CSeuss’s book Sneetches was about characters with a star on their chest who discriminated against others without the star. An entrepeneur invented a machine that placed stars on people’s chests, and all the non-starred characters suddenly had stars. The originally-starred characters then used a “star off” machine, and eventually everyone was running from machine to machine until no one knew who was part of which group originally. Seuss was inspired to write the book when he learned of Nazis forcing Jews to wear stars on their clothing.

D. In 1927 Geisel published his first national cartoon in the Saturday Evening Post, at which point he moved to Queens, New York. He met a neighbor, Mickey Katz, who was an Orthodox Jew. Katz always wore a yarmulke, something that Geisel had never seen before. So Mr. Katz and his “hat” became the inspiration for The Cat in the Hat.

E. In 1946, Dr. Seuss was invited to a Yom Kippur break-the-fast meal by his editor (who was Jewish) at Vanguard Press. He felt he should bring something to the meal but not being Jewish, he had no idea what would be appropriate. He went to a local Jewish deli and asked the counterman what he should buy for the occasion. Said the employee, “I have nice lox in my ice box.” That line kept whirling around in Geisel’s head, and sure enough, the next day he began writing Fox in Socks. An early draft of the book included the line “Fox in socks on box on Knox enjoyed nice lox from the ice box,” but the line was later cut from the book.

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Andrew Cuomo

Governor Andrew Cuomo was seen as a voice of reason and calm during the early days of the pandemic, especially at a time when President Trump was offering practically no leadership at all regarding this crisis. Lately, however, Governor Cuomo is being seen in a different light as two former aides have accused him of sexual harrassment. Cuomo has denied the claims, and an independent investigation will likely take place under the auspices of the New York attorney general and the chief judge of the state court of appeals. Governor Cuomo once said “It was ugly. It was ugly. I’ll tell you the truth.” What was he referring to?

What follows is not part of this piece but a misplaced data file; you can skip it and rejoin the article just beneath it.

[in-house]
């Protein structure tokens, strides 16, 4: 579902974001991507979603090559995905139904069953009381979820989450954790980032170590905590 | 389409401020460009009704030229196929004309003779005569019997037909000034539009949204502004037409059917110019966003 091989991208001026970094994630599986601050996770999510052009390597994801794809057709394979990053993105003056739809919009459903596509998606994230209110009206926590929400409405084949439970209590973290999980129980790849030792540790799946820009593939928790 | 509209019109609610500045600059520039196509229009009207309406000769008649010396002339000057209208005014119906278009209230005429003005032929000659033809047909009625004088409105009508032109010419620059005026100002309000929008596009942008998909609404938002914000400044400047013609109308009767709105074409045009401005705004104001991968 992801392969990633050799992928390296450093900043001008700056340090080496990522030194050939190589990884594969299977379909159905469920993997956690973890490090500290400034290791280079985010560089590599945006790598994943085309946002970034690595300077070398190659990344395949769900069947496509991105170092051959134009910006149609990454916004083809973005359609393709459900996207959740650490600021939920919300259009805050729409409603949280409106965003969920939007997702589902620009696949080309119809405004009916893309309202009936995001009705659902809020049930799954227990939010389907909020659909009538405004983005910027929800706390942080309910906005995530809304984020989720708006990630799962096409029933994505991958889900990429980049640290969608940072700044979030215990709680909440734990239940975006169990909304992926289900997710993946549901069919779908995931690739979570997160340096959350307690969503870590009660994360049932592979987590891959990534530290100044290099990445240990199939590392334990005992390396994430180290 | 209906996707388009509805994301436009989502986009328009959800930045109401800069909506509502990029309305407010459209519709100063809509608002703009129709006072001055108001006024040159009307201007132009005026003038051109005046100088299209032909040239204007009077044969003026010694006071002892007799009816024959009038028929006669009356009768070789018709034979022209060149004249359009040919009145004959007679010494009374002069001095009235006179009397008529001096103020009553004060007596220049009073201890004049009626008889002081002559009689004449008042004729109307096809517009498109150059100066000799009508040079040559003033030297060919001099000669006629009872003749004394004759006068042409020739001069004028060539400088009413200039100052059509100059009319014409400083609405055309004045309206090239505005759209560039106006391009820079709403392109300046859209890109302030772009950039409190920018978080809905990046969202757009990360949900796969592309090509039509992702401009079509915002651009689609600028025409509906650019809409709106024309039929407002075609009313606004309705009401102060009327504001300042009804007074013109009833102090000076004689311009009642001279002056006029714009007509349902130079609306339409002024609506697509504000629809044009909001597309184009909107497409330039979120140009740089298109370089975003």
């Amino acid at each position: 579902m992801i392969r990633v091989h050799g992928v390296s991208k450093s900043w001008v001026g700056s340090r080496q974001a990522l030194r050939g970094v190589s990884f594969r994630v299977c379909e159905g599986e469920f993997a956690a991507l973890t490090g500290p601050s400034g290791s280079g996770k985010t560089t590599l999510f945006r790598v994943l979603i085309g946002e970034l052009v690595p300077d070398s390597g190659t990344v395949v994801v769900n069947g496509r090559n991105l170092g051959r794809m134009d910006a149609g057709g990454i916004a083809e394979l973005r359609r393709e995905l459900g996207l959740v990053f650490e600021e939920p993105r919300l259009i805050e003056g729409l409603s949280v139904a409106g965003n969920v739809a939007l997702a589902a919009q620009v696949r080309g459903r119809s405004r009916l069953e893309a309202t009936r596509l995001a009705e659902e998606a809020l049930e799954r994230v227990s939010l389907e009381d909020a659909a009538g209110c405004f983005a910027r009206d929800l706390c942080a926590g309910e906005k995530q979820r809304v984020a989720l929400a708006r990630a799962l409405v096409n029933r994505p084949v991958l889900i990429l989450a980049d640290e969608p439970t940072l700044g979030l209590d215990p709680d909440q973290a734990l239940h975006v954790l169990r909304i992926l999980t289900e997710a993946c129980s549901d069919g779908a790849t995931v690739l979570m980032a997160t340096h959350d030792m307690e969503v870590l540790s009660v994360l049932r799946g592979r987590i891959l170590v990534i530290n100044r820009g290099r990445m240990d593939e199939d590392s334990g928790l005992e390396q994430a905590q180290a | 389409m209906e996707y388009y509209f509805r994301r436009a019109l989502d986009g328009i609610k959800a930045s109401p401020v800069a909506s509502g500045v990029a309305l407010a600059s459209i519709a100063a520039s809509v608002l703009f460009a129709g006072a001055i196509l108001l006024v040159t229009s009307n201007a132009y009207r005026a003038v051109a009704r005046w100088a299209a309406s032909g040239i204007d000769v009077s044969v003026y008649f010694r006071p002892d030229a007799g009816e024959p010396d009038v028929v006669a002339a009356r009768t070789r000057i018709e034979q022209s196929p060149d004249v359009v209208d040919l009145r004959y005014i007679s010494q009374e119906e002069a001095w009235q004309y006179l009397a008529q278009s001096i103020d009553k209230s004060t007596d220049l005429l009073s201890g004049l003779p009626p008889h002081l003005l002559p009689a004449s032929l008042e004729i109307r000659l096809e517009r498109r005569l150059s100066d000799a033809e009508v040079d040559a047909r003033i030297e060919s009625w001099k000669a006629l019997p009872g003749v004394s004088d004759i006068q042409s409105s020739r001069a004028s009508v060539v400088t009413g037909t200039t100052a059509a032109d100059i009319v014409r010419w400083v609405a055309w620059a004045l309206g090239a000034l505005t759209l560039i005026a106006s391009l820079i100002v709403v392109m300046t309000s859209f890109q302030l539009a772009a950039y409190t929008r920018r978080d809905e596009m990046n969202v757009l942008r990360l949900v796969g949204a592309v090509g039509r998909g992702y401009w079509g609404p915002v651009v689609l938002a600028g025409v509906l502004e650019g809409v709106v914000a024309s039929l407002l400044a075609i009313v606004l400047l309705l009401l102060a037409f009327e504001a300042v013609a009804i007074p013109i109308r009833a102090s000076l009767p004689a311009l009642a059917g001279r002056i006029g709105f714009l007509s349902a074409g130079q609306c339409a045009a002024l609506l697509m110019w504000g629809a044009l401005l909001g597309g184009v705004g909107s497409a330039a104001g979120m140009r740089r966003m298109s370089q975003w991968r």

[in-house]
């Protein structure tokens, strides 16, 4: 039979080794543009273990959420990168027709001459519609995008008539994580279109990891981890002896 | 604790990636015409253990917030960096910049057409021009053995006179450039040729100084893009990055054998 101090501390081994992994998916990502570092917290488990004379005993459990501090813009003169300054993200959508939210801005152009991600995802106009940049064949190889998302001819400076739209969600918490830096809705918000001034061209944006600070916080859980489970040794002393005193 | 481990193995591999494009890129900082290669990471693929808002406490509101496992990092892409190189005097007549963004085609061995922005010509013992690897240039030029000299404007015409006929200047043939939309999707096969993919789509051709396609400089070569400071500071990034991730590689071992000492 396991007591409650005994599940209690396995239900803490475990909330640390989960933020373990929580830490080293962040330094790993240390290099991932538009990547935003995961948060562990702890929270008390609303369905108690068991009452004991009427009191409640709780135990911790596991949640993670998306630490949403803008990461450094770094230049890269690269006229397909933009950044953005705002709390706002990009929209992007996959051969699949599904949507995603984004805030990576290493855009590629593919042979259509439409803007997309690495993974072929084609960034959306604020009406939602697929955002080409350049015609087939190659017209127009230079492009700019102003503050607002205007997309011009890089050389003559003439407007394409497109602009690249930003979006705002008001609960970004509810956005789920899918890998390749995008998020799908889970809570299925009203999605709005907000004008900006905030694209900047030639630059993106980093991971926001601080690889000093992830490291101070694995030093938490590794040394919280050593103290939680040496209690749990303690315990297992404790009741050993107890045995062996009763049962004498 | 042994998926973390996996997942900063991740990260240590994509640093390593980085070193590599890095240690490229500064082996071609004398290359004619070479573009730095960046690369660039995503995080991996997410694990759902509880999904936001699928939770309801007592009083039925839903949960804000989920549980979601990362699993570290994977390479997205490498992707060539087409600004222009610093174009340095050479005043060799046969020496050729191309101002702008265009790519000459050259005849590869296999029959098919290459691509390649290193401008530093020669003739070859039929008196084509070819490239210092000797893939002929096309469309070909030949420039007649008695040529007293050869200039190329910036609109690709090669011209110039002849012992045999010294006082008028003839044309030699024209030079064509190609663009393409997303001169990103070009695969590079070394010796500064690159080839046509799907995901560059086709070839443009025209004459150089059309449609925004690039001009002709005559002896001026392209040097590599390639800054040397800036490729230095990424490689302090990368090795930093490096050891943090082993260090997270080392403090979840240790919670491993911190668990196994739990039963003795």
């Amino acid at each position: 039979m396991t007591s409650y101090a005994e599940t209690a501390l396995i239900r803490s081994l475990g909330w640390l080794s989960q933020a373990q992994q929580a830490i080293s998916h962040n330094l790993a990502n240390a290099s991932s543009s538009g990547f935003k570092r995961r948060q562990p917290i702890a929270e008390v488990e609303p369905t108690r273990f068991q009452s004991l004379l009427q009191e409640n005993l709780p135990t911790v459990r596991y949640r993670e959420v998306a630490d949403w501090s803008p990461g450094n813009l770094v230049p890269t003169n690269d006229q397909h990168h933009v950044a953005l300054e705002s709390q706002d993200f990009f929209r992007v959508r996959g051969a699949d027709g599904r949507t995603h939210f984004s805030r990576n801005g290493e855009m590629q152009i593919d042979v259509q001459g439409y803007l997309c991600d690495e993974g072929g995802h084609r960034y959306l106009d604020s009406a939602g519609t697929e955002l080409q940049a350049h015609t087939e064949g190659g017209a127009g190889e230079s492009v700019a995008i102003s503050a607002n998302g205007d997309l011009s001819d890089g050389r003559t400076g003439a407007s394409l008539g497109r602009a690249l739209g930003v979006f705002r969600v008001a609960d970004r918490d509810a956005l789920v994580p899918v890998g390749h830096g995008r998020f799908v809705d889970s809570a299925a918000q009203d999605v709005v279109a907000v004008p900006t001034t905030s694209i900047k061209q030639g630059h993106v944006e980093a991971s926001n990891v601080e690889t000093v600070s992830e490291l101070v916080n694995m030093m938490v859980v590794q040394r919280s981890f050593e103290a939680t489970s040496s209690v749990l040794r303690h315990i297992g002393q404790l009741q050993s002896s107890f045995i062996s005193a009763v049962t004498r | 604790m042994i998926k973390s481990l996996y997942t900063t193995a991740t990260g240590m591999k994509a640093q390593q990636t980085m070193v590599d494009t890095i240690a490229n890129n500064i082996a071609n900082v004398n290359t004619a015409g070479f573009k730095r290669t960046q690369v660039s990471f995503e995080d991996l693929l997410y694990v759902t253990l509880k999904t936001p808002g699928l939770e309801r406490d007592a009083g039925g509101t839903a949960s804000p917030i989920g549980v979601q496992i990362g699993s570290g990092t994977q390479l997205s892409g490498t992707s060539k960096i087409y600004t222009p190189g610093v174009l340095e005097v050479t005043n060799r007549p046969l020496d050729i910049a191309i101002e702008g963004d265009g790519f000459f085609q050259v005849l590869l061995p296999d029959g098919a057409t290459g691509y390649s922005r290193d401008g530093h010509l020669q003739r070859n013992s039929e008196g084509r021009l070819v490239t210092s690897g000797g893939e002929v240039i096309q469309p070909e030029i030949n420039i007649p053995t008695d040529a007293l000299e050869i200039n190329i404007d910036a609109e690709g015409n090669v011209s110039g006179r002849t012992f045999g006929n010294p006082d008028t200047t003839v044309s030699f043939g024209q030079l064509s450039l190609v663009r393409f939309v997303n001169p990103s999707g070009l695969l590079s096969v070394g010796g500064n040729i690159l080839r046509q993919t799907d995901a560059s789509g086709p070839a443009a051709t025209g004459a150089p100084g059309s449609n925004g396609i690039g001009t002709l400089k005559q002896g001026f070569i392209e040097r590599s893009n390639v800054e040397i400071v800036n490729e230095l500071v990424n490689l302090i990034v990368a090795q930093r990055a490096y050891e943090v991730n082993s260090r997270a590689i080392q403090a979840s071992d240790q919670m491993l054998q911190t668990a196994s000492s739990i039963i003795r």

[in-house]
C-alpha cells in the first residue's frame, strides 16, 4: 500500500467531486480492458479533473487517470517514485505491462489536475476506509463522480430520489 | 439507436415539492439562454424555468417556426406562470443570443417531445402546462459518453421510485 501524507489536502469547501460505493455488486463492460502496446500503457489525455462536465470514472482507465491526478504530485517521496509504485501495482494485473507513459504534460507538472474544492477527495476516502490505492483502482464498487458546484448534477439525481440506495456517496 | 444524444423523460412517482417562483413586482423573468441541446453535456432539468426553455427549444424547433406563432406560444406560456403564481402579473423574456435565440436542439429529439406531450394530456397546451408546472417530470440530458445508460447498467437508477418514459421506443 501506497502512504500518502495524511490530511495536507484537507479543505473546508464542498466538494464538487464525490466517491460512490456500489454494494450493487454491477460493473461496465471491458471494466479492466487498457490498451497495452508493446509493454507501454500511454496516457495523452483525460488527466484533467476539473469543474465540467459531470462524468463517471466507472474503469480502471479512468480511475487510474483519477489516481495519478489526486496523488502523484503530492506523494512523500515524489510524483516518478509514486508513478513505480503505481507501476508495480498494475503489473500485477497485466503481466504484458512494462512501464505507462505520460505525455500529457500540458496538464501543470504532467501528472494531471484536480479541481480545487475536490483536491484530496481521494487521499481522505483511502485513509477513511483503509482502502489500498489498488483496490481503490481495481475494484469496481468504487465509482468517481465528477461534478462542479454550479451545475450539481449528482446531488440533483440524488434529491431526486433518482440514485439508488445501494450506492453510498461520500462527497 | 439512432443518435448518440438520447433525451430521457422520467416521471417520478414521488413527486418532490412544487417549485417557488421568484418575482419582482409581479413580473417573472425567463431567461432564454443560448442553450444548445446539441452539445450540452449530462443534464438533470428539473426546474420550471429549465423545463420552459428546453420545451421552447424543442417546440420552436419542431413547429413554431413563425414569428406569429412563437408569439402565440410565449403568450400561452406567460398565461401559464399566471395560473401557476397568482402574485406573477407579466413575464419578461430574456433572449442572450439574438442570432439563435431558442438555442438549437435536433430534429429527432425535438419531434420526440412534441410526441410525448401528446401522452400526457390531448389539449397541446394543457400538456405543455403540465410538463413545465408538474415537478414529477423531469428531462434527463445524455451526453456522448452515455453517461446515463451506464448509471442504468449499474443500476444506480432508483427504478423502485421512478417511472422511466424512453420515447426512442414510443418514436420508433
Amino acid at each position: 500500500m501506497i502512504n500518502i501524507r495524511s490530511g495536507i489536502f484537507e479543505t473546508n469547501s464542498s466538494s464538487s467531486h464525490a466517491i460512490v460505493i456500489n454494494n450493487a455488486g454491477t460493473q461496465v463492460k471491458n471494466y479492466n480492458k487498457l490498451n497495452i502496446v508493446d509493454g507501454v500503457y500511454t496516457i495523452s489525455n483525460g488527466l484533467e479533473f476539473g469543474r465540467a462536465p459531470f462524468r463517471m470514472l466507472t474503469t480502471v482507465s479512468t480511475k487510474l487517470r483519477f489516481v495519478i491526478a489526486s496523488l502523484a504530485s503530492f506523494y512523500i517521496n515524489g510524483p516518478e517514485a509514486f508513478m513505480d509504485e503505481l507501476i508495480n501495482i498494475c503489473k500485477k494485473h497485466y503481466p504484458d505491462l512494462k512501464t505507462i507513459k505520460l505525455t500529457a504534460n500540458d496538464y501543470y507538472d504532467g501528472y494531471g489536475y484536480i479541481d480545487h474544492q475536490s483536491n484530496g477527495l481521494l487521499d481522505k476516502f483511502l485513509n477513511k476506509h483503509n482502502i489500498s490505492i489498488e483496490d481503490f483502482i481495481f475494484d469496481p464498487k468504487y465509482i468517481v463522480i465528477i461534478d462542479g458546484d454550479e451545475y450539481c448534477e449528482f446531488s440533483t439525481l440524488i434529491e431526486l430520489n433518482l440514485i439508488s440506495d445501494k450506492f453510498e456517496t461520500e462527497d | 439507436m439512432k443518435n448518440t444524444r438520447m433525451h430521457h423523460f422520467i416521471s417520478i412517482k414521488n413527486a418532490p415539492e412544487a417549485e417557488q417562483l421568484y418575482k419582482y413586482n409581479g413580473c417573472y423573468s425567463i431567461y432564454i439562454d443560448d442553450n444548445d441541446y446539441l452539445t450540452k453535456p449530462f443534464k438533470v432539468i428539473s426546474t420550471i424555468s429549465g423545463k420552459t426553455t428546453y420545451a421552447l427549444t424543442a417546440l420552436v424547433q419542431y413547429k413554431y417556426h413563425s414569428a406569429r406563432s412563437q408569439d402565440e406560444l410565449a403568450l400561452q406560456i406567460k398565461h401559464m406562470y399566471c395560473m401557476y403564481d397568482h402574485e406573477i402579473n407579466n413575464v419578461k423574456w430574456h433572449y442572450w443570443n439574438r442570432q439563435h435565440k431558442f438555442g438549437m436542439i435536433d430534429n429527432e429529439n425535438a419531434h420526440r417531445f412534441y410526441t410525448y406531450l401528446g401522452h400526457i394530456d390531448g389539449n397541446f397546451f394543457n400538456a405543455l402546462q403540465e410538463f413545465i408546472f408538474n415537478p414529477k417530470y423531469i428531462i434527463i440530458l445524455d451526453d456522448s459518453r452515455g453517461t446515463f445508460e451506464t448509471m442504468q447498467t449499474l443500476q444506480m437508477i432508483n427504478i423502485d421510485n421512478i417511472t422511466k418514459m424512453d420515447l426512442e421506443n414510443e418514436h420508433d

Governor Andrew Cuomo by AP Photo/Jacquelyn Martin is in the public domain

AWhen Governor Cuomo was attempting to get the Orthodox community to follow state guidelines for public gatherings during the COVID pandemic, most leaders in the Orthodox community simply ignored him. However, Heshy Tischler, the Borough Park Orthodox activist and talk show host, verbally attacked Cuomo on his radio show, saying among other things that the Catholic Cuomo had “no clue what it was really like to be religious,” thus leading to Cuomo’s comment.

B. Andrew Cuomo was speaking about a trip he made to Israel in 2015. He had visited the Western Wall, and happened to be there when a group of Orthodox Jews began protesting a women’s minyan and Torah reading that was taking place in the women’s section. Cuomo was referring to the men who were yelling and throwing eggs, water bottles, and other objects across the dividing wall towards the women.

CIn 1991, Cuomo was serving as the chair of the New York City Homeless Commission in the David Dinkins administration. His comments were in response to the Crown Heights riot which occurred in August of that year. At that time Black residents in Brooklyn attacked Chassidic Jews in response to an auto accident where two Guyanese immigrant children were struck by a car whose passenger was the Lubavitch Rebbe Menachem Mendel Schneerson.

D. Governor Cuomo was the main speaker at an event at the Mount Neboh Baptist Church in Harlem in 2018. During his talk, Cuomo made the comments about Democratic consultant and Orthodox Rabbi Hank Sheinkopf, who was sitting in the front row. Cuomo was specifically referring to Sheikopf’s dancing, as Sheinkopf moved to the music that was playing in the church.

ECuomo was referring to the first time he attended a Passover seder, specifically when they served a food he had never seen before, the gefilte fish.

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Texas

Much of the country was hit by severe weather last week, including snow, freezing rain, and frigid temperatures throughout the deep South. Texas was particularly hard hit, with major power outages resulting in water shortages that are ongoing. And Senator Ted Cruz found himself in the middle of a P.R. crisis as he and his family left town for a Cancún vacation. Organized Jewish life first began in Texas in the 1850’s, though the first North American Jew known to have been in Texas was Captain Samuel Noah who commanded a Mexican force against Spain at San Antonio in 1811. The current Jewish population of Texas is over 150,000, particularly centered in the larger cities of Dallas, Houston, Austin, San Antonio and El Paso. One significant event in Texas Jewish history was the Galveston Movement. What was that?

Texas-Lone Star State post card

Texas by Noé Alfaro is licensed under CC BY 2.0